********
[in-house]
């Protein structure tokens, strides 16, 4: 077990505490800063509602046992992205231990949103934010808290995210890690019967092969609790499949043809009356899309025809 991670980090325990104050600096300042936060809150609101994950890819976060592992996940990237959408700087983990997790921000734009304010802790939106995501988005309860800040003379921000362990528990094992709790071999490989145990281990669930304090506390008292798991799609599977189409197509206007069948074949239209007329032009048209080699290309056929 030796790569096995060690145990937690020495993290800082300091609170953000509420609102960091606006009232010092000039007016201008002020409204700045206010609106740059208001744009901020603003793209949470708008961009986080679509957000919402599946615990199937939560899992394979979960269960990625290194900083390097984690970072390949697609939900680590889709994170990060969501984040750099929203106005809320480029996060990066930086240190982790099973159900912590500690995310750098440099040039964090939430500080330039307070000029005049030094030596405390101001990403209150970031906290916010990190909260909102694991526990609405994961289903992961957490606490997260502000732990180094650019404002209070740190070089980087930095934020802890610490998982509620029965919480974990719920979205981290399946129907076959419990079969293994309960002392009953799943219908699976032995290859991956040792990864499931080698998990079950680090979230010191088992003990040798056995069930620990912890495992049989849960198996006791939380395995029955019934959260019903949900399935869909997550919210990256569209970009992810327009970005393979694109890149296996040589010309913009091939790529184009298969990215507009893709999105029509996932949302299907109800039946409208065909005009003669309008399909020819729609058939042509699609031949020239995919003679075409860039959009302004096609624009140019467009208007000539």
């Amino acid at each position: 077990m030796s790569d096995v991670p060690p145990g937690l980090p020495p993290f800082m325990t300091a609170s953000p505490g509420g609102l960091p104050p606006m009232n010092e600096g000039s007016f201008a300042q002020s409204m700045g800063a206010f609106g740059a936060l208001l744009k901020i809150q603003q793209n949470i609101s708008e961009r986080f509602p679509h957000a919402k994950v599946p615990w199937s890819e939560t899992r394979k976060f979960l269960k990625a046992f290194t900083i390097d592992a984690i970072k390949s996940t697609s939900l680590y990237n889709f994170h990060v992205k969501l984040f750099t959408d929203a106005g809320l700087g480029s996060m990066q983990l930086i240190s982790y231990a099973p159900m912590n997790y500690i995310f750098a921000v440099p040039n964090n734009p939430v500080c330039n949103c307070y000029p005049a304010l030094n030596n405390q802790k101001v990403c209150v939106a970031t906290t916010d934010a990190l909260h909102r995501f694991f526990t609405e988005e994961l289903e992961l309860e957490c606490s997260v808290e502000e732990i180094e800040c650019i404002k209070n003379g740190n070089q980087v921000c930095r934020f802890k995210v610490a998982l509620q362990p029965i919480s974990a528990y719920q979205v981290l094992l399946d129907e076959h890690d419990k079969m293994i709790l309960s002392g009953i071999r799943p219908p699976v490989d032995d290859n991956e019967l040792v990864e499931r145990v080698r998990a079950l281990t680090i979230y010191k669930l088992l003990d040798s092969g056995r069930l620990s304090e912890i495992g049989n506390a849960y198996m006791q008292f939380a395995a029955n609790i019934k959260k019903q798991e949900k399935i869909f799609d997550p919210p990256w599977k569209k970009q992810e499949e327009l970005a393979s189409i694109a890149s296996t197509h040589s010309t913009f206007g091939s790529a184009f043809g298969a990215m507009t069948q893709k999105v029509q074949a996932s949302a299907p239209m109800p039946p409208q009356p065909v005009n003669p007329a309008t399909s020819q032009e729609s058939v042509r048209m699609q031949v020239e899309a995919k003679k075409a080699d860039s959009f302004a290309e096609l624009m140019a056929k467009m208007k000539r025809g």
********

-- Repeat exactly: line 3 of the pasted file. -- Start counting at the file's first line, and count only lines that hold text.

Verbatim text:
């Amino acid at each position: 077990m030796s790569d096995v991670p060690p145990g937690l980090p020495p993290f800082m325990t300091a609170s953000p505490g509420g609102l960091p104050p606006m009232n010092e600096g000039s007016f201008a300042q002020s409204m700045g800063a206010f609106g740059a936060l208001l744009k901020i809150q603003q793209n949470i609101s708008e961009r986080f509602p679509h957000a919402k994950v599946p615990w199937s890819e939560t899992r394979k976060f979960l269960k990625a046992f290194t900083i390097d592992a984690i970072k390949s996940t697609s939900l680590y990237n889709f994170h990060v992205k969501l984040f750099t959408d929203a106005g809320l700087g480029s996060m990066q983990l930086i240190s982790y231990a099973p159900m912590n997790y500690i995310f750098a921000v440099p040039n964090n734009p939430v500080c330039n949103c307070y000029p005049a304010l030094n030596n405390q802790k101001v990403c209150v939106a970031t906290t916010d934010a990190l909260h909102r995501f694991f526990t609405e988005e994961l289903e992961l309860e957490c606490s997260v808290e502000e732990i180094e800040c650019i404002k209070n003379g740190n070089q980087v921000c930095r934020f802890k995210v610490a998982l509620q362990p029965i919480s974990a528990y719920q979205v981290l094992l399946d129907e076959h890690d419990k079969m293994i709790l309960s002392g009953i071999r799943p219908p699976v490989d032995d290859n991956e019967l040792v990864e499931r145990v080698r998990a079950l281990t680090i979230y010191k669930l088992l003990d040798s092969g056995r069930l620990s304090e912890i495992g049989n506390a849960y198996m006791q008292f939380a395995a029955n609790i019934k959260k019903q798991e949900k399935i869909f799609d997550p919210p990256w599977k569209k970009q992810e499949e327009l970005a393979s189409i694109a890149s296996t197509h040589s010309t913009f206007g091939s790529a184009f043809g298969a990215m507009t069948q893709k999105v029509q074949a996932s949302a299907p239209m109800p039946p409208q009356p065909v005009n003669p007329a309008t399909s020819q032009e729609s058939v042509r048209m699609q031949v020239e899309a995919k003679k075409a080699d860039s959009f302004a290309e096609l624009m140019a056929k467009m208007k000539r025809g």